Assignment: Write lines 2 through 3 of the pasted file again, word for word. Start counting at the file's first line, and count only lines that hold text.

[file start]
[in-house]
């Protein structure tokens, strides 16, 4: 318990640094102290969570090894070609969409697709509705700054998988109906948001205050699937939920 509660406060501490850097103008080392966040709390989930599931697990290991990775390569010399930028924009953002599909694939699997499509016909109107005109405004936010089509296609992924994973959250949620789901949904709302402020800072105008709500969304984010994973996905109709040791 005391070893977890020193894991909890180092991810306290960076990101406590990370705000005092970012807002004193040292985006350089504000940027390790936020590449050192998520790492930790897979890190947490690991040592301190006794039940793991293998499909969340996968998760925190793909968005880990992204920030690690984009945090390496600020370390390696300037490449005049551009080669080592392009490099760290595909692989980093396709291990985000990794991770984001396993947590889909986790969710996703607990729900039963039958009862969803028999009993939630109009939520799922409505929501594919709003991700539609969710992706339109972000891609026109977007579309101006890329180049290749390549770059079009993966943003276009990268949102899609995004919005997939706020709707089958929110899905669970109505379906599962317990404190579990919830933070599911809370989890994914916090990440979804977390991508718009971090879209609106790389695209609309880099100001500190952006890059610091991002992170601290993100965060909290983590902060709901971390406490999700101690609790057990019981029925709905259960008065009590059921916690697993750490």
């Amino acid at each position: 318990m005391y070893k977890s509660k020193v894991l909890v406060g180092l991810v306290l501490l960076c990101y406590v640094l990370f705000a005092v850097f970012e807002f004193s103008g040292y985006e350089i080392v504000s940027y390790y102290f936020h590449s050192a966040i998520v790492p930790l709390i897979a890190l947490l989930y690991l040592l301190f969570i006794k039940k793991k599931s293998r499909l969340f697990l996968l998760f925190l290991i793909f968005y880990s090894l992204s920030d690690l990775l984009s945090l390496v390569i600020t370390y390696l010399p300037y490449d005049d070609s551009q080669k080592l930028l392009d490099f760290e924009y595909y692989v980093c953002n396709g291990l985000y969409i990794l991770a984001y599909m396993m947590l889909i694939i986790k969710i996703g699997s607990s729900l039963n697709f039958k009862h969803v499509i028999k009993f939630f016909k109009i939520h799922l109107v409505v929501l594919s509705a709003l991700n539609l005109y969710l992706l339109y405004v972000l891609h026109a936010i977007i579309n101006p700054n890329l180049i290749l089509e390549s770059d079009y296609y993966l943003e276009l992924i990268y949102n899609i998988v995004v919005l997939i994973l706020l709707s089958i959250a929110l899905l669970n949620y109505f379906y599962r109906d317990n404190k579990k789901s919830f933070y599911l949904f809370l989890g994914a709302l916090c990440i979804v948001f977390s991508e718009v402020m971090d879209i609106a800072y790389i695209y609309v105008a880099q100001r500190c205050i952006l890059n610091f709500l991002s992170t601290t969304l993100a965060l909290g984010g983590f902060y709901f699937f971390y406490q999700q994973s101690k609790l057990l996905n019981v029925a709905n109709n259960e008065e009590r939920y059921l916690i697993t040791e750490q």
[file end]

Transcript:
């Protein structure tokens, strides 16, 4: 318990640094102290969570090894070609969409697709509705700054998988109906948001205050699937939920 509660406060501490850097103008080392966040709390989930599931697990290991990775390569010399930028924009953002599909694939699997499509016909109107005109405004936010089509296609992924994973959250949620789901949904709302402020800072105008709500969304984010994973996905109709040791 005391070893977890020193894991909890180092991810306290960076990101406590990370705000005092970012807002004193040292985006350089504000940027390790936020590449050192998520790492930790897979890190947490690991040592301190006794039940793991293998499909969340996968998760925190793909968005880990992204920030690690984009945090390496600020370390390696300037490449005049551009080669080592392009490099760290595909692989980093396709291990985000990794991770984001396993947590889909986790969710996703607990729900039963039958009862969803028999009993939630109009939520799922409505929501594919709003991700539609969710992706339109972000891609026109977007579309101006890329180049290749390549770059079009993966943003276009990268949102899609995004919005997939706020709707089958929110899905669970109505379906599962317990404190579990919830933070599911809370989890994914916090990440979804977390991508718009971090879209609106790389695209609309880099100001500190952006890059610091991002992170601290993100965060909290983590902060709901971390406490999700101690609790057990019981029925709905259960008065009590059921916690697993750490």
């Amino acid at each position: 318990m005391y070893k977890s509660k020193v894991l909890v406060g180092l991810v306290l501490l960076c990101y406590v640094l990370f705000a005092v850097f970012e807002f004193s103008g040292y985006e350089i080392v504000s940027y390790y102290f936020h590449s050192a966040i998520v790492p930790l709390i897979a890190l947490l989930y690991l040592l301190f969570i006794k039940k793991k599931s293998r499909l969340f697990l996968l998760f925190l290991i793909f968005y880990s090894l992204s920030d690690l990775l984009s945090l390496v390569i600020t370390y390696l010399p300037y490449d005049d070609s551009q080669k080592l930028l392009d490099f760290e924009y595909y692989v980093c953002n396709g291990l985000y969409i990794l991770a984001y599909m396993m947590l889909i694939i986790k969710i996703g699997s607990s729900l039963n697709f039958k009862h969803v499509i028999k009993f939630f016909k109009i939520h799922l109107v409505v929501l594919s509705a709003l991700n539609l005109y969710l992706l339109y405004v972000l891609h026109a936010i977007i579309n101006p700054n890329l180049i290749l089509e390549s770059d079009y296609y993966l943003e276009l992924i990268y949102n899609i998988v995004v919005l997939i994973l706020l709707s089958i959250a929110l899905l669970n949620y109505f379906y599962r109906d317990n404190k579990k789901s919830f933070y599911l949904f809370l989890g994914a709302l916090c990440i979804v948001f977390s991508e718009v402020m971090d879209i609106a800072y790389i695209y609309v105008a880099q100001r500190c205050i952006l890059n610091f709500l991002s992170t601290t969304l993100a965060l909290g984010g983590f902060y709901f699937f971390y406490q999700q994973s101690k609790l057990l996905n019981v029925a709905n109709n259960e008065e009590r939920y059921l916690i697993t040791e750490q």